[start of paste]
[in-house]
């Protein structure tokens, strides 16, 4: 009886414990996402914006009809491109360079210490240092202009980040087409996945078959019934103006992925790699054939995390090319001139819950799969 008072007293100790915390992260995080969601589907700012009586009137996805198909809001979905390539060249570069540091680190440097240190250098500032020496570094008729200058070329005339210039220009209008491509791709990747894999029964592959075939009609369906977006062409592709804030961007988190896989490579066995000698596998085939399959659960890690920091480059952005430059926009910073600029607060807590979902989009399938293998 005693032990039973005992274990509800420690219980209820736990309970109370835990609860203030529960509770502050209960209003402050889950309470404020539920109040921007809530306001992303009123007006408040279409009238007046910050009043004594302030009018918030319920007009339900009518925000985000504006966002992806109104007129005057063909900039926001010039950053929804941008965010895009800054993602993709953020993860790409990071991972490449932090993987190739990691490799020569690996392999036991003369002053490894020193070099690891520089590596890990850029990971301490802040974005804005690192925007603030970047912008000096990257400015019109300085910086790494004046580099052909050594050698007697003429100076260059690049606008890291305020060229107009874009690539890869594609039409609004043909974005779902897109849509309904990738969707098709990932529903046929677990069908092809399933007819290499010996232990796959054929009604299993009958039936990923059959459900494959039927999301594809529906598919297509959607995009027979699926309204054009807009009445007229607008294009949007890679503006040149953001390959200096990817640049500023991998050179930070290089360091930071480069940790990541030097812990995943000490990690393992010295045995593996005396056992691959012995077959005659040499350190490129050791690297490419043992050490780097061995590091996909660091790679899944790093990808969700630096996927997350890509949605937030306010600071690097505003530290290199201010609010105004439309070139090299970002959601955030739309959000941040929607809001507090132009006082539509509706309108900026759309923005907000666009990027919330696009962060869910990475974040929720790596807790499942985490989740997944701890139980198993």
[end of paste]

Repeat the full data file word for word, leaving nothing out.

[in-house]
């Protein structure tokens, strides 16, 4: 009886414990996402914006009809491109360079210490240092202009980040087409996945078959019934103006992925790699054939995390090319001139819950799969 008072007293100790915390992260995080969601589907700012009586009137996805198909809001979905390539060249570069540091680190440097240190250098500032020496570094008729200058070329005339210039220009209008491509791709990747894999029964592959075939009609369906977006062409592709804030961007988190896989490579066995000698596998085939399959659960890690920091480059952005430059926009910073600029607060807590979902989009399938293998 005693032990039973005992274990509800420690219980209820736990309970109370835990609860203030529960509770502050209960209003402050889950309470404020539920109040921007809530306001992303009123007006408040279409009238007046910050009043004594302030009018918030319920007009339900009518925000985000504006966002992806109104007129005057063909900039926001010039950053929804941008965010895009800054993602993709953020993860790409990071991972490449932090993987190739990691490799020569690996392999036991003369002053490894020193070099690891520089590596890990850029990971301490802040974005804005690192925007603030970047912008000096990257400015019109300085910086790494004046580099052909050594050698007697003429100076260059690049606008890291305020060229107009874009690539890869594609039409609004043909974005779902897109849509309904990738969707098709990932529903046929677990069908092809399933007819290499010996232990796959054929009604299993009958039936990923059959459900494959039927999301594809529906598919297509959607995009027979699926309204054009807009009445007229607008294009949007890679503006040149953001390959200096990817640049500023991998050179930070290089360091930071480069940790990541030097812990995943000490990690393992010295045995593996005396056992691959012995077959005659040499350190490129050791690297490419043992050490780097061995590091996909660091790679899944790093990808969700630096996927997350890509949605937030306010600071690097505003530290290199201010609010105004439309070139090299970002959601955030739309959000941040929607809001507090132009006082539509509706309108900026759309923005907000666009990027919330696009962060869910990475974040929720790596807790499942985490989740997944701890139980198993």